Reasons to Set Up a Trust to Buy Your Property

When you purchase a property, you can buy it in your personal name, a company name or even a trust.  The trust must be set up before hand and have a trustee to manage the trust (which could be yourself or a company you own).  Now, why should you undertake a complex procedure like this to buy a property? Well, there are several reasons why savvy investors do this and here are some of them that can help you decide whether you too should follow this strategy.

Asset protection

This is one of the top reasons why people opt for a trust to buy and hold their properties. The assets held by the trust are safe even if you have to declare personal bankruptcy. This means that your creditors can create a lien on your personal assets but not on those held through the trust. The property cannot be taken over in lieu of your debts by any creditor. Of course, there are conditions that apply, namely that the property should have been purchased via the trust a specific number of years before your bankruptcy situation. If you want to make sure that the property is protected for your future generations, this advantage makes a trust a good choice for you.

Fewer complexities in transfer

A trust makes it easy for you to ensure that the property passes on to your heirs quickly and without legal complexities in the event of your death. This is one good reason to consider if you expect someone to challenge the claim of your heirs to your assets in particular. Buying and holding your property through the trust makes your stance clear on what you want to be done with the property, and the procedure for transfer of rights is clear cut too with a trust.

Tax benefits

Of course, the tax benefits are a big plus point for buying and holding property via a trust. It may be possible to avoid a big chunk of taxes including capital gains and stamp duty when the property passes to someone within your family, provided it is held in a trust. This gives a significant financial benefit to your heirs.

Please note that it is important to decide on the buying entity before signing a contract or there could be potential implications, such as stamp duty issues. We also strongly recommend that you seek the advice of an accountant regarding tax and other financial benefits regarding trusts.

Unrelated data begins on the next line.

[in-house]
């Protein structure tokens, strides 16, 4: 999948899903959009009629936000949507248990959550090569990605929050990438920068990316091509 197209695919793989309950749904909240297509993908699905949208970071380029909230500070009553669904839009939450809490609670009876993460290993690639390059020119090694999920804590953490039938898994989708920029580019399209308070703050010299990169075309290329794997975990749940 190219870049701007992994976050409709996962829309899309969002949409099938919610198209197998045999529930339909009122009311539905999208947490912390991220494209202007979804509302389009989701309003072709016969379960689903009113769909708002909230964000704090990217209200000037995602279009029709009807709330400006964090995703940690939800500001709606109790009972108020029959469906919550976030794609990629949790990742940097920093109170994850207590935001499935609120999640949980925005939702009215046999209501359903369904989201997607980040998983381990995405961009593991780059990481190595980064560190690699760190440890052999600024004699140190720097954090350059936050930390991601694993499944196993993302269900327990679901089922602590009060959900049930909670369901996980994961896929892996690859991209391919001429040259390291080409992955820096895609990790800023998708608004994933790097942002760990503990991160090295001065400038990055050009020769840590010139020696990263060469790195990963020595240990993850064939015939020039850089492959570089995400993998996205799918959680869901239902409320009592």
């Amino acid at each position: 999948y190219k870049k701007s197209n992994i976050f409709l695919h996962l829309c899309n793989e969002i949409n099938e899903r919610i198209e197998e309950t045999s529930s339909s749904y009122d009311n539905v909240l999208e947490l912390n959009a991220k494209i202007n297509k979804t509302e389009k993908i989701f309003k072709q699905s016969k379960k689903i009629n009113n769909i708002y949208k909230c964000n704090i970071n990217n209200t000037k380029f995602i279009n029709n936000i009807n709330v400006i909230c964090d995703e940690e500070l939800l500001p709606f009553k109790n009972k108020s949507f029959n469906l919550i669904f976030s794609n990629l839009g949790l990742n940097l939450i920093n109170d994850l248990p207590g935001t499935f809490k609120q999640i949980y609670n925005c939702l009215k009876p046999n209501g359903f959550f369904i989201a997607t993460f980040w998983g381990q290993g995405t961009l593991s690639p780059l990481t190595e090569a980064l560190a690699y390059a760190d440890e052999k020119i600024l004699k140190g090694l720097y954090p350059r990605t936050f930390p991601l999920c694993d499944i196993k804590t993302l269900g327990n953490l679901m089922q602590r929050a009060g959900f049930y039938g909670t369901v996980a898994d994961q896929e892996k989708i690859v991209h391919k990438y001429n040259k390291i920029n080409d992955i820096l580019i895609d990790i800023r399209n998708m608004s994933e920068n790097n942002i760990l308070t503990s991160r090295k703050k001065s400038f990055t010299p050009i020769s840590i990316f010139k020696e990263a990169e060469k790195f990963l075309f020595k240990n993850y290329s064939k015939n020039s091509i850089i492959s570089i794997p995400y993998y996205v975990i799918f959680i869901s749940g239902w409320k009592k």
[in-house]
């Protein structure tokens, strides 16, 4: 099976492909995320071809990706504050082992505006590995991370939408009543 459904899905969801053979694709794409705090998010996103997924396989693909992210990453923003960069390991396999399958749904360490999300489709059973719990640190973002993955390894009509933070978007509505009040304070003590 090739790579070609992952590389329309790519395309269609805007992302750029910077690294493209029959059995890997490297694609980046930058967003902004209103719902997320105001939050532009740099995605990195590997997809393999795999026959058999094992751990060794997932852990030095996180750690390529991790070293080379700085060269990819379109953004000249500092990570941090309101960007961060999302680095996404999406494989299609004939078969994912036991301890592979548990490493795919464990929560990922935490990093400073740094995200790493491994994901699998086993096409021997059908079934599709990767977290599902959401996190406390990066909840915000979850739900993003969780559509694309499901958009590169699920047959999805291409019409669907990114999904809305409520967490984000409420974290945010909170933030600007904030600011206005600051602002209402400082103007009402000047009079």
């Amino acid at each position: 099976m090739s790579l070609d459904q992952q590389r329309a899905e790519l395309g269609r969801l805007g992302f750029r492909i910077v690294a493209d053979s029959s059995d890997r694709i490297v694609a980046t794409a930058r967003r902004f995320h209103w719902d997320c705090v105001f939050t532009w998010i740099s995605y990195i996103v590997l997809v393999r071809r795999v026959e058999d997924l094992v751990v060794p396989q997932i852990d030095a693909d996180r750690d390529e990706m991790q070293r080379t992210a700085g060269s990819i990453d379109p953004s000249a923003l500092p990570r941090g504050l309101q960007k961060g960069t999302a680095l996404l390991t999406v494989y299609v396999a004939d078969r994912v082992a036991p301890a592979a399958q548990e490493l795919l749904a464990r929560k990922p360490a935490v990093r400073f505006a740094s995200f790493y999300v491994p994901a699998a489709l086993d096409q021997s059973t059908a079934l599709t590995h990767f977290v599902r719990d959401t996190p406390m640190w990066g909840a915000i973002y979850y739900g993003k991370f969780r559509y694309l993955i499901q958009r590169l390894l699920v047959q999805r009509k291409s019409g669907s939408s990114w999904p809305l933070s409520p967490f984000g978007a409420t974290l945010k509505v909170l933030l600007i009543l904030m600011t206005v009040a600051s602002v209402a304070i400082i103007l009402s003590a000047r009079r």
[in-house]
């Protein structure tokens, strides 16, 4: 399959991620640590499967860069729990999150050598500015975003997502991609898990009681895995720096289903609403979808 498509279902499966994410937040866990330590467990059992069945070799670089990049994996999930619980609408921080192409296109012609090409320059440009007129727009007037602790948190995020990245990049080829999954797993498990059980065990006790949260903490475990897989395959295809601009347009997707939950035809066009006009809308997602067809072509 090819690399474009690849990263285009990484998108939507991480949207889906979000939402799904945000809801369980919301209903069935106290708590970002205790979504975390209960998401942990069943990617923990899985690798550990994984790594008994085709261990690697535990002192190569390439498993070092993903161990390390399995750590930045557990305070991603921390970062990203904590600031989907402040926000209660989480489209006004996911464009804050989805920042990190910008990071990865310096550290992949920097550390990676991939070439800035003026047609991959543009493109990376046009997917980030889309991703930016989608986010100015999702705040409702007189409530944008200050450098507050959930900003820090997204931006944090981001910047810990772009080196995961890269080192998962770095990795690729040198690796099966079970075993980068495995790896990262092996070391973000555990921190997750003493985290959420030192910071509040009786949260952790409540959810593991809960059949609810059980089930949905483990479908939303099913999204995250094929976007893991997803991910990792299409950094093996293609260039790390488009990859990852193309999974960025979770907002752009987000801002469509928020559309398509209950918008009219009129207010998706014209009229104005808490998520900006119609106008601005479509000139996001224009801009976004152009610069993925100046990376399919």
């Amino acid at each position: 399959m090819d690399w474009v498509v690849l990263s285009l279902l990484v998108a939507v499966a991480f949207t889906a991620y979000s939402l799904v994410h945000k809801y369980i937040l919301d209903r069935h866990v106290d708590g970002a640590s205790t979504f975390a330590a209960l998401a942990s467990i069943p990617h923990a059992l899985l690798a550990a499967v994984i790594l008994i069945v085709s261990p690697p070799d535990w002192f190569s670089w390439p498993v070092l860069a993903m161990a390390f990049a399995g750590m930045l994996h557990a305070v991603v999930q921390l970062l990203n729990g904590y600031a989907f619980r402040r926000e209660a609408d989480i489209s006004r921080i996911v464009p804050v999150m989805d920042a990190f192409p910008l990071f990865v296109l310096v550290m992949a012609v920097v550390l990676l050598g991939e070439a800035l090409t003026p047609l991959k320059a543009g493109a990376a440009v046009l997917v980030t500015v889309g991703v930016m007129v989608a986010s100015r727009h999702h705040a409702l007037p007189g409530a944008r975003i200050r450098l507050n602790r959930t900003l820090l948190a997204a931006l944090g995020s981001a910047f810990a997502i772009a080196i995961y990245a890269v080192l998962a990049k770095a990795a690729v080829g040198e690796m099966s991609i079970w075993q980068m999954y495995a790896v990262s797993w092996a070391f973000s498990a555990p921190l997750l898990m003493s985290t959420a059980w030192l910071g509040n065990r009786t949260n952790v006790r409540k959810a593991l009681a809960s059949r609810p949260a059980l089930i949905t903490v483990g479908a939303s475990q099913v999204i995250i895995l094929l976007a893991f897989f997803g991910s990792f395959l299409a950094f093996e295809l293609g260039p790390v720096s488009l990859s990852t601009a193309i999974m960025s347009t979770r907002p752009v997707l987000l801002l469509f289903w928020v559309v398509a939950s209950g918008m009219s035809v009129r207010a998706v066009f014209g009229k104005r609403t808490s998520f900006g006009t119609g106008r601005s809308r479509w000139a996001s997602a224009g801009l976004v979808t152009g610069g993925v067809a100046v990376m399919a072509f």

If you want more information or help with buying a property via a trust, approach a professional law firm in Queensland, Australia.

 

Missing and Damaged Fixtures and Fittings

The standard contract of sale includes terms that specify that a property must be delivered to the buyer on the day of settlement in the same condition it was in on the day the contract was signed (save for ordinary wear and tear).  As a buyer this means you should do your due diligence to ensure that this is the case for the property you purchase.

A building and pest inspection, which is a normal part of the conveyancing process, will identify any major structural defects to the house, but you can take some extra steps to ensure what you think you are buying is what you actually receive.

A good tip is to conduct an inspection of the property before you sign the contract and check in careful detail exactly what condition the house is in.  There’s no harm in taking a camera and shooting lots of pictures.  Look for any holes in walls, missing pavers, cracks and especially chattels.  Chattels are the permanent fixtures of the house and should remain a part of the house as ownership changes.  Be sure to clarify exactly what fixtures are to be included with the property, such as a dishwasher, light fittings, blinds and TV aerials.

A lawyer can prepare a special condition to be inserted into the contract detailing exactly what fixtures are included in the sale if you’re in any doubt.

As part of your inspection, ensure that any fixtures are in good working order; try flicking on all the lights, turning on the taps, or starting the dishwasher quickly.  If you find something isn’t working then you should notify the seller’s agent straight away and don’t sign the contract until it’s fixed or you’ve spoken to your lawyer.

Once you’ve conducted this inspection and are satisfied with all the results and any other issues are sorted out, you can sign the contract.  A few days prior to settlement, attend the property again to conduct a pre-settlement inspection.  This is your chance to check over the property before the sale is finalised to ensure everything is as you thought it would be.

Go through the property again as you did before and check that no new damage has occurred and that none of the fixtures are missing.  Remember to check everything is still in good working order.  If you find any issues then raise them with your lawyer straight away.  Usually pre-settlement negotiations by your lawyer can sort a problem out.  If not your lawyer can advise you on your rights, any possible legal action that can be taken after settlement has occurred, or if settlement needs to be delayed.

It’s all about conducting due diligence and liaising with your lawyer to ensure that nothing creeps up on you by the time settlement comes around.

Call us at Icon Legal on (07) 3399 6006 if you would like advice about purchasing a property.